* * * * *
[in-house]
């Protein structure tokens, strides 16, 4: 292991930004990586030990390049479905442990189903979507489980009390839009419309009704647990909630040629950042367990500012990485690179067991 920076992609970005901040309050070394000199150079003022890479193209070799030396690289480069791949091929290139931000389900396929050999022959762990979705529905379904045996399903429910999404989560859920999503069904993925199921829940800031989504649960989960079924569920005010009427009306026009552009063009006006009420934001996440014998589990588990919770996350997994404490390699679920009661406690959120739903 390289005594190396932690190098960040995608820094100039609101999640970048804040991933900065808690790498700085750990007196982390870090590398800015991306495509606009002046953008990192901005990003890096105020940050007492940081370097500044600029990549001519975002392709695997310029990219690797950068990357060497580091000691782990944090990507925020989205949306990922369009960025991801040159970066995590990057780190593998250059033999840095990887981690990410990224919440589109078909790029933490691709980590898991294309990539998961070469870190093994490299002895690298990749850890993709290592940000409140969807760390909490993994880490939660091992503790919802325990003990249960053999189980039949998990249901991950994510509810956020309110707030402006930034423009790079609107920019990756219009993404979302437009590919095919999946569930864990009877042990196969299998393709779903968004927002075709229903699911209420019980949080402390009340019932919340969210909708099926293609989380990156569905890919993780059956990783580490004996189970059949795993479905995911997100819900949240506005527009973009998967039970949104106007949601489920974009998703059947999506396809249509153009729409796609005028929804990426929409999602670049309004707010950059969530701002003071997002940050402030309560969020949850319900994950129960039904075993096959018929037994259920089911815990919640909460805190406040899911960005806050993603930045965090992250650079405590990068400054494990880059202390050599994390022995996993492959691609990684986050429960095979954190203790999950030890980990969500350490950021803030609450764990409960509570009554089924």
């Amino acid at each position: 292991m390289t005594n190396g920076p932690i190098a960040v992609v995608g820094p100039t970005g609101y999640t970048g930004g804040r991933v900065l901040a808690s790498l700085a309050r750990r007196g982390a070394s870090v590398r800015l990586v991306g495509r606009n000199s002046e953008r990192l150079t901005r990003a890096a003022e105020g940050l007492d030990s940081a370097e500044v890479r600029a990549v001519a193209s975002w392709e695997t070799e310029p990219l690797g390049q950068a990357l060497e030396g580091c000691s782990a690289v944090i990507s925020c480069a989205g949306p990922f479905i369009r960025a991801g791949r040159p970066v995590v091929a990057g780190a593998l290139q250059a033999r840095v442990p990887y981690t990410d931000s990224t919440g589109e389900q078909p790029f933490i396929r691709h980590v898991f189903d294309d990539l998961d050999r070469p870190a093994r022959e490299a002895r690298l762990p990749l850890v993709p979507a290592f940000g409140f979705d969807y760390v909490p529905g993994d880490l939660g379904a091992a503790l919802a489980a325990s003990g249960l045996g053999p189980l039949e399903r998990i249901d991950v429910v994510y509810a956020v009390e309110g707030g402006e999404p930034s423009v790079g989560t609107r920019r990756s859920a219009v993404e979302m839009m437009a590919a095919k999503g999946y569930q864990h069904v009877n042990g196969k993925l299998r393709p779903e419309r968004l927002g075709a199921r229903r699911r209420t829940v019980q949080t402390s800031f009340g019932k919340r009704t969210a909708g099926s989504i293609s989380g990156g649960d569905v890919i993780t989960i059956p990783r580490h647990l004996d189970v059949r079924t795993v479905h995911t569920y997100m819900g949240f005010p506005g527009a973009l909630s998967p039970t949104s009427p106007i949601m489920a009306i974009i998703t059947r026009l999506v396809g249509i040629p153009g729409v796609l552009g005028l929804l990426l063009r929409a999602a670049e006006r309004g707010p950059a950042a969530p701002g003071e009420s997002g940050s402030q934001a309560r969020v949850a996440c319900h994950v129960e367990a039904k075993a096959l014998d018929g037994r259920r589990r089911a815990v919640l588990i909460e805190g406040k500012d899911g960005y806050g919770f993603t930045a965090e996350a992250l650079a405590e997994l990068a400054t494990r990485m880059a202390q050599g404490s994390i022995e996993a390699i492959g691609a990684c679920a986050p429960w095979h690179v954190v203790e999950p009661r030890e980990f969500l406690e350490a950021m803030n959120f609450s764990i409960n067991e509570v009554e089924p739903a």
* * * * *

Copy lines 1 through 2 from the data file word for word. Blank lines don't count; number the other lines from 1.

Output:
[in-house]
């Protein structure tokens, strides 16, 4: 292991930004990586030990390049479905442990189903979507489980009390839009419309009704647990909630040629950042367990500012990485690179067991 920076992609970005901040309050070394000199150079003022890479193209070799030396690289480069791949091929290139931000389900396929050999022959762990979705529905379904045996399903429910999404989560859920999503069904993925199921829940800031989504649960989960079924569920005010009427009306026009552009063009006006009420934001996440014998589990588990919770996350997994404490390699679920009661406690959120739903 390289005594190396932690190098960040995608820094100039609101999640970048804040991933900065808690790498700085750990007196982390870090590398800015991306495509606009002046953008990192901005990003890096105020940050007492940081370097500044600029990549001519975002392709695997310029990219690797950068990357060497580091000691782990944090990507925020989205949306990922369009960025991801040159970066995590990057780190593998250059033999840095990887981690990410990224919440589109078909790029933490691709980590898991294309990539998961070469870190093994490299002895690298990749850890993709290592940000409140969807760390909490993994880490939660091992503790919802325990003990249960053999189980039949998990249901991950994510509810956020309110707030402006930034423009790079609107920019990756219009993404979302437009590919095919999946569930864990009877042990196969299998393709779903968004927002075709229903699911209420019980949080402390009340019932919340969210909708099926293609989380990156569905890919993780059956990783580490004996189970059949795993479905995911997100819900949240506005527009973009998967039970949104106007949601489920974009998703059947999506396809249509153009729409796609005028929804990426929409999602670049309004707010950059969530701002003071997002940050402030309560969020949850319900994950129960039904075993096959018929037994259920089911815990919640909460805190406040899911960005806050993603930045965090992250650079405590990068400054494990880059202390050599994390022995996993492959691609990684986050429960095979954190203790999950030890980990969500350490950021803030609450764990409960509570009554089924």